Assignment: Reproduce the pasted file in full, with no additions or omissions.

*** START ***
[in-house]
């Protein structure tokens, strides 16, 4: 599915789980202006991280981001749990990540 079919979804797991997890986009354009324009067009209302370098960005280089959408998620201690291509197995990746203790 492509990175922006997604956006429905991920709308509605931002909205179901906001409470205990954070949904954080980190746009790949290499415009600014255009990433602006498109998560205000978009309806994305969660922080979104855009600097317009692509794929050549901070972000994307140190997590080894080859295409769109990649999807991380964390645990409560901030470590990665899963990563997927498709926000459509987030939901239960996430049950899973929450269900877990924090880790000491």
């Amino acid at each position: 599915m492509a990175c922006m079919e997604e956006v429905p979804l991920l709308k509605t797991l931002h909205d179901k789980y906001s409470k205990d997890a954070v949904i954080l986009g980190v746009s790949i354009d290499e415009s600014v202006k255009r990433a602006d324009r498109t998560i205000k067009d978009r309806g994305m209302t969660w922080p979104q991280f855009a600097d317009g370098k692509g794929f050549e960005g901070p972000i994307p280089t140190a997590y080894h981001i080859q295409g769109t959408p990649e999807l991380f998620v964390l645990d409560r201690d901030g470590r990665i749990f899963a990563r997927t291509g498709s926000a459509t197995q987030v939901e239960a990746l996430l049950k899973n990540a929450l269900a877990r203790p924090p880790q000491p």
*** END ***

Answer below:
[in-house]
């Protein structure tokens, strides 16, 4: 599915789980202006991280981001749990990540 079919979804797991997890986009354009324009067009209302370098960005280089959408998620201690291509197995990746203790 492509990175922006997604956006429905991920709308509605931002909205179901906001409470205990954070949904954080980190746009790949290499415009600014255009990433602006498109998560205000978009309806994305969660922080979104855009600097317009692509794929050549901070972000994307140190997590080894080859295409769109990649999807991380964390645990409560901030470590990665899963990563997927498709926000459509987030939901239960996430049950899973929450269900877990924090880790000491």
């Amino acid at each position: 599915m492509a990175c922006m079919e997604e956006v429905p979804l991920l709308k509605t797991l931002h909205d179901k789980y906001s409470k205990d997890a954070v949904i954080l986009g980190v746009s790949i354009d290499e415009s600014v202006k255009r990433a602006d324009r498109t998560i205000k067009d978009r309806g994305m209302t969660w922080p979104q991280f855009a600097d317009g370098k692509g794929f050549e960005g901070p972000i994307p280089t140190a997590y080894h981001i080859q295409g769109t959408p990649e999807l991380f998620v964390l645990d409560r201690d901030g470590r990665i749990f899963a990563r997927t291509g498709s926000a459509t197995q987030v939901e239960a990746l996430l049950k899973n990540a929450l269900a877990r203790p924090p880790q000491p």